Sensor to detect biological threats in air on trial at land checkpoint

The HTX CBRNE team with the BioXcap, which is currently on trial at a land checkpoint. PHOTO: LIANHE ZAOBAO

SINGAPORE - A sensor that tests the air for biological agents that may be used in bioterrorism is currently being trialled, after completing lab tests in late 2022.

The Bioaerosol Threats Detector, known as BioXcap, is able to test for up to 10 different types of such agents, including anthrax, plague and toxins like ricin.

Trialled by the Home Team Science and Technology Agency (HTX), the BioXcap is the first detector of its kind here. It is able to provide early warning to the presence of biological threats in the air within 30 minutes.

Currently, it takes about three hours for air samples to be tested manually, including about an hour for the collection and transport of samples.

The BioXcap can be deployed and can relay test results remotely, minimising manpower and risks to scientists during an incident.

HTX’s Chemical, Biological, Radiological, Nuclear and Explosives (CBRNE) Centre of Expertise began work on the BioXcap in 2019, with the goal of having less manual testing and to get accurate results closer to real time.

The sensor is currently being tested at an unspecified land checkpoint. HTX declined to identify the location due to operational security.

Ms May Ong, director of the CBRNE Centre of Expertise, said enhancing Singapore’s biosurveillance capabilities is important to prevent biological threats from entering through the borders.

“It is important for us to monitor what enters through the borders so that unauthorised biological agents that may pose a threat do not come into our country,” she said.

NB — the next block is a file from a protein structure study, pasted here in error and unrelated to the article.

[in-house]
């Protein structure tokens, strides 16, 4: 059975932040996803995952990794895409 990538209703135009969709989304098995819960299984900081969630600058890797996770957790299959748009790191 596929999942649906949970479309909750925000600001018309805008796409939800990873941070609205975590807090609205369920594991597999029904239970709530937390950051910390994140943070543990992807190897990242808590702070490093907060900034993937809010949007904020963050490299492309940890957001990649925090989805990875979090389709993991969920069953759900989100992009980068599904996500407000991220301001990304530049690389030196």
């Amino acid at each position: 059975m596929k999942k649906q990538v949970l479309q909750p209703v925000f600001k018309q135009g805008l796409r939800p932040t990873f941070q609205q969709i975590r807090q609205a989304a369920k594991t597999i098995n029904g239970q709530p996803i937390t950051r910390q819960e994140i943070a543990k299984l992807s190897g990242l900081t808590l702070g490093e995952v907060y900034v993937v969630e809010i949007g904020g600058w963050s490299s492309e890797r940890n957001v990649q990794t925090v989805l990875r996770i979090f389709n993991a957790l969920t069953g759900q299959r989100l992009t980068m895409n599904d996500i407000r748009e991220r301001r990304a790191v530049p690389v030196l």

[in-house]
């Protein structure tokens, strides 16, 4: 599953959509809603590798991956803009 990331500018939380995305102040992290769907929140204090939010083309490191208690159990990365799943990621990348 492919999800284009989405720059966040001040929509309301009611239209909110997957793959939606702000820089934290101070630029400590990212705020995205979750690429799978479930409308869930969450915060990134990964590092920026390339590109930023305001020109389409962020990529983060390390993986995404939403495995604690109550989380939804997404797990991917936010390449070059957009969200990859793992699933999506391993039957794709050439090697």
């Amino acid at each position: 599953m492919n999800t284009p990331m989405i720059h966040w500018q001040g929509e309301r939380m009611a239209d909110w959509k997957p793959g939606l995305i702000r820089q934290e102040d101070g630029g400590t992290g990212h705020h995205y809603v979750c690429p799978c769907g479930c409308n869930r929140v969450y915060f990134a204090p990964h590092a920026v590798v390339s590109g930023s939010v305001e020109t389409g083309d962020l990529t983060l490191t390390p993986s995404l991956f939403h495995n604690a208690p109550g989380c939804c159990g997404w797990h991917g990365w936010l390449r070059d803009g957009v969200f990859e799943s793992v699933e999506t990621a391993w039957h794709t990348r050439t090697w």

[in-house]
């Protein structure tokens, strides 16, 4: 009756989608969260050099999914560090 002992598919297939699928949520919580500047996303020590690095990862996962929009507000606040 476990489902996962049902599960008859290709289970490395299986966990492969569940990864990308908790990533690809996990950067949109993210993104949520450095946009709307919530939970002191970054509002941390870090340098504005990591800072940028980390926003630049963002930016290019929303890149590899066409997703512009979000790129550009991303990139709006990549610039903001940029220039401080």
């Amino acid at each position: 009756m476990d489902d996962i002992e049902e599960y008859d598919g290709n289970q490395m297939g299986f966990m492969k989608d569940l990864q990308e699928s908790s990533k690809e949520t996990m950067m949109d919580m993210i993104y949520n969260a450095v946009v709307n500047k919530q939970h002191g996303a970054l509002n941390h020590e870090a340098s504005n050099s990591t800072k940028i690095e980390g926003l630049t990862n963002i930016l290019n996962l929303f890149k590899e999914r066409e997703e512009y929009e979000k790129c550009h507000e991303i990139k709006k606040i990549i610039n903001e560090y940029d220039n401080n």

“Biological agents are not incredibly accessible, but if someone is able to get their hands on such agents and releases them into the air, there may be mass casualties.”

Ms Ong added that while there have been no known cases of attacks involving biological agents in Singapore, it is better to be prepared for such scenarios.

“Active surveillance and preparedness are important, because it might be too late if we just wait till people start falling sick and turning up at the hospital,” she said.

“We need to know at the earliest if there is an incident, so it can be contained and our people can be protected.”

The BioXcap has an antenna-like extension that draws air samples into the main body of the sensor.

The samples are analysed inside, and the results produced within 30 minutes.

Aside from testing the samples, the sensor can also store samples of interest such as toxins for scientists to analyse.

The consumables required for testing inside the BioXcap need to be replaced only once every 24 days on average.

Dr Oh Hue Kian, principal CBRNE Centre of Expertise scientist, said that while lab tests on the system have been completed, it still needed to be stress-tested for the team to better understand how it would perform in different environments and temperatures.

She said: “This ongoing trial at the checkpoint is to make sure that the BioXcap can perform reliably under different conditions, and for us to understand its limitations.”

Ms Ong said Singapore has been conducting biosurveillance since 2009 and that the BioXcap will further enhance its capabilities.

There have been a few attacks using biological agents in the past.

The 2001 anthrax attacks in the United States left five dead and 17 injured, and involved letters containing anthrax spores mailed to several media offices and senators a week after the Sept 11 attacks.

Anthrax infection typically develops within a week, and is usually fatal but can be treated with antibiotics if detected early.

A scientist at the US government’s biodefence labs was later deemed the sole perpetrator of the attacks, but he committed suicide before the case was concluded.

It was revealed in 2022 that the Islamic State in Iraq and Syria had tried to procure biological agents from a weapons expert in 2014, with plans to attack major cities in Europe using weaponised toxins, such as ricin.

There is no known antidote to ricin, which is extracted from castor beans and can cause death within 72 hours.

More recently, a Canadian woman pleaded guilty in the US for sending a letter laced with ricin to then US President Donald Trump in 2020.

The letter was intercepted before it was delivered to the White House.

Correction note: In an earlier version of the story, we said that the BioXcap is being developed by HTX. The agency has since clarified that the sensor is developed by a science and technology company in the US, but is being trialled by HTX.

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